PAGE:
Greek FM Rules Out ‘Rotten Compromises’ over FYROM Name Dispute



Greek FM Nikos Kotzias (L) and Serbian President Aleksandar Vucic (R)

Greek Foreign Minister Nikos Kotzias on Wednesday called for “realism, pragmatism and the realization that we have to make compromises” in the name dispute with Skopje.

Kotzias was speaking in Belgrade as part of a tour of Balkan states this week. Addressing reporters during a joint news conference with Serbian Deputy Prime Minister Ivica Dacic, Kotzias dismissed what he called “rotten compromises but the kinds where both sides stand to gain”.

“And compromise means that both sides must realize that they cannot have everything, that both sides must have gains. I hope that this is understood by all sides in the negotiations and that we have good developments,” he added.

Ducic said Belgrade’s decision to recognize the Former Yugoslav Republic of Macedonia (FYROM) as ‘Macedonia’ in 1996 had been a mistake.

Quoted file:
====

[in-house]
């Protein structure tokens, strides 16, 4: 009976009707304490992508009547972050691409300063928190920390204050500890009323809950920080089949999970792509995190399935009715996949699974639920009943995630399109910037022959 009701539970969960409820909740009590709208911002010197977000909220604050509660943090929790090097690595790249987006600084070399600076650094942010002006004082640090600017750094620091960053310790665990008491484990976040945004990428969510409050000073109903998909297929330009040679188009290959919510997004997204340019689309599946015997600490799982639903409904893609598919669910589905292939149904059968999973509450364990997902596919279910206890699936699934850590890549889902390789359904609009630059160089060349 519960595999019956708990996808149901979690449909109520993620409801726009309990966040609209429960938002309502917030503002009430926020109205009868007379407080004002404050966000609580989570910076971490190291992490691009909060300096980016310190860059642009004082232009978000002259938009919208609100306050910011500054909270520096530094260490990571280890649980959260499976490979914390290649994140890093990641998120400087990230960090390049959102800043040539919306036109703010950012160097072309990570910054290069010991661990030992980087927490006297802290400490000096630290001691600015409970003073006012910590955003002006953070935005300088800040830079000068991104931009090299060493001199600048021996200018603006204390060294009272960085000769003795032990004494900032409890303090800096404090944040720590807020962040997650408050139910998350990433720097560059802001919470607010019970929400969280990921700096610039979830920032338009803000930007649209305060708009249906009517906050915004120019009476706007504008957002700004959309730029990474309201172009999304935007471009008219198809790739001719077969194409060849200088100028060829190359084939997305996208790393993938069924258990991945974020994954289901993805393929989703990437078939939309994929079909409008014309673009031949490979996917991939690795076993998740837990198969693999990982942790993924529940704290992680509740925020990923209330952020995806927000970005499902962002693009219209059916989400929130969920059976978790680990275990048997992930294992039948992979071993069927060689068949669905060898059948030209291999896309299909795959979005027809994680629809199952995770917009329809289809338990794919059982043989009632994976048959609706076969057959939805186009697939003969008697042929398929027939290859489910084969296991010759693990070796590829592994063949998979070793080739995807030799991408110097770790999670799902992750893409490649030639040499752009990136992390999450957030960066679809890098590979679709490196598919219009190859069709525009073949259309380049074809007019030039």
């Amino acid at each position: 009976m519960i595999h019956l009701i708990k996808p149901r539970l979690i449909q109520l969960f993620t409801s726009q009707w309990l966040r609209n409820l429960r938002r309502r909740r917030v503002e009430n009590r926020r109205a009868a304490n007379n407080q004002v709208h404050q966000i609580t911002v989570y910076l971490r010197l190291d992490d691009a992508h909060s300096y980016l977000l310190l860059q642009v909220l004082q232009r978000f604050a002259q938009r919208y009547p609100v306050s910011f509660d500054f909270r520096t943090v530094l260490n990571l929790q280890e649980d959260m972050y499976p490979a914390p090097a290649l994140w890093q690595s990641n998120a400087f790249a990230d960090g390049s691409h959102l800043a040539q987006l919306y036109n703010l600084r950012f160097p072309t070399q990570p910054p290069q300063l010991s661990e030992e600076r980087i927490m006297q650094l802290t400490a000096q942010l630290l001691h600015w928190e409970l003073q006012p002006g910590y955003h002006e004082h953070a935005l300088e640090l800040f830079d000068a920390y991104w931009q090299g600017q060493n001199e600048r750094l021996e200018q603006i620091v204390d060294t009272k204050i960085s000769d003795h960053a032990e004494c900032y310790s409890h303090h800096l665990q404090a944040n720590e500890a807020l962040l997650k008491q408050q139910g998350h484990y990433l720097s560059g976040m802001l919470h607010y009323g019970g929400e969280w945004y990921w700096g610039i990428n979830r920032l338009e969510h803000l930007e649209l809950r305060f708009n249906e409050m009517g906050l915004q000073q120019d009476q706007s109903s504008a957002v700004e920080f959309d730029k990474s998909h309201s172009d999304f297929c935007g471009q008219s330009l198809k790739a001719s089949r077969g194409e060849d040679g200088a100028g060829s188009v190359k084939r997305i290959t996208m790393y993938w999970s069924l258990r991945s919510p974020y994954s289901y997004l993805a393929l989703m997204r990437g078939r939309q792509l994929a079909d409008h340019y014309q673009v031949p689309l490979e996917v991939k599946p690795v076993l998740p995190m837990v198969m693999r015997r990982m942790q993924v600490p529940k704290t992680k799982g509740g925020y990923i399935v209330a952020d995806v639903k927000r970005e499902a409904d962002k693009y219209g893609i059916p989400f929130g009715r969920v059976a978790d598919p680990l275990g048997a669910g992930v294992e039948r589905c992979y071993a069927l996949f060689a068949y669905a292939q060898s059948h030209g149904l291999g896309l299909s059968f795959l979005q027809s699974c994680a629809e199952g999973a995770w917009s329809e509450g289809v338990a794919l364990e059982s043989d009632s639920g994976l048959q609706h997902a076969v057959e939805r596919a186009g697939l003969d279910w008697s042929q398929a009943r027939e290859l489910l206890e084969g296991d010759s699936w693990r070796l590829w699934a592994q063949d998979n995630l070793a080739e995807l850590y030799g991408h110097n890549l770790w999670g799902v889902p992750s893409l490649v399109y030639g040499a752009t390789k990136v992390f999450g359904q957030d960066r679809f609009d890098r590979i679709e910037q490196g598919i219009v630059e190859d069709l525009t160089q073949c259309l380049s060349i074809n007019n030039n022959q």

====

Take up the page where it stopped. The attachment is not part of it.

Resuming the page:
Tensions between Belgrade and Skopje have been rising since last December when FYROM premier Zoran Zaev said he would support Kosovo’s bid to join UNESCO – infuriating Belgrade which does not recognize the independence of its former province.

Kotzias said Greece would not change its non-recognition of Kosovo and insisted it would deal with the country through an economic and commercial affairs bureau in Athens, not a diplomatic mission. He is scheduled to go to Pristina on Thursday for official talks. Greece is one of five EU countries which does not recognize Kosovo.

Meanwhile, FYROM’s parliament is debating a no-confidence motion against the government of Zoran Zaev, accusing it of failing to stop corruption or Skopje’s economic downturn.